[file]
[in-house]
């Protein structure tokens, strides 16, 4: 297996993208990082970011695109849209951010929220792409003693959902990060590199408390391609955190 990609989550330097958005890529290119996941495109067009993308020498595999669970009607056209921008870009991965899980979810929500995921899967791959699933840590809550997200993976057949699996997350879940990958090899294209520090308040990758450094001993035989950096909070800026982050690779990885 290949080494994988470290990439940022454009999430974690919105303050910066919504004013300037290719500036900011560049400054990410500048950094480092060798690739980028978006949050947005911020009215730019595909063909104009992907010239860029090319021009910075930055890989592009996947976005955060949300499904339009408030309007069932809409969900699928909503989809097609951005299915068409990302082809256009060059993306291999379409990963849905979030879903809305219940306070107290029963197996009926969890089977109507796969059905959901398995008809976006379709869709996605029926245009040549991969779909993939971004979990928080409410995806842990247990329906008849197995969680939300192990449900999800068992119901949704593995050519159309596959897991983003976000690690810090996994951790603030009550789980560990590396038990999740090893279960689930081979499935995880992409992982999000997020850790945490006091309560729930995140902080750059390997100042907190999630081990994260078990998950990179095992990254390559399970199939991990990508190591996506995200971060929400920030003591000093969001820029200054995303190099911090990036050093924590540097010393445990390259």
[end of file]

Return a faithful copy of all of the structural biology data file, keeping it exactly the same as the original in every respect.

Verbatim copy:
[in-house]
């Protein structure tokens, strides 16, 4: 297996993208990082970011695109849209951010929220792409003693959902990060590199408390391609955190 990609989550330097958005890529290119996941495109067009993308020498595999669970009607056209921008870009991965899980979810929500995921899967791959699933840590809550997200993976057949699996997350879940990958090899294209520090308040990758450094001993035989950096909070800026982050690779990885 290949080494994988470290990439940022454009999430974690919105303050910066919504004013300037290719500036900011560049400054990410500048950094480092060798690739980028978006949050947005911020009215730019595909063909104009992907010239860029090319021009910075930055890989592009996947976005955060949300499904339009408030309007069932809409969900699928909503989809097609951005299915068409990302082809256009060059993306291999379409990963849905979030879903809305219940306070107290029963197996009926969890089977109507796969059905959901398995008809976006379709869709996605029926245009040549991969779909993939971004979990928080409410995806842990247990329906008849197995969680939300192990449900999800068992119901949704593995050519159309596959897991983003976000690690810090996994951790603030009550789980560990590396038990999740090893279960689930081979499935995880992409992982999000997020850790945490006091309560729930995140902080750059390997100042907190999630081990994260078990998950990179095992990254390559399970199939991990990508190591996506995200971060929400920030003591000093969001820029200054995303190099911090990036050093924590540097010393445990390259």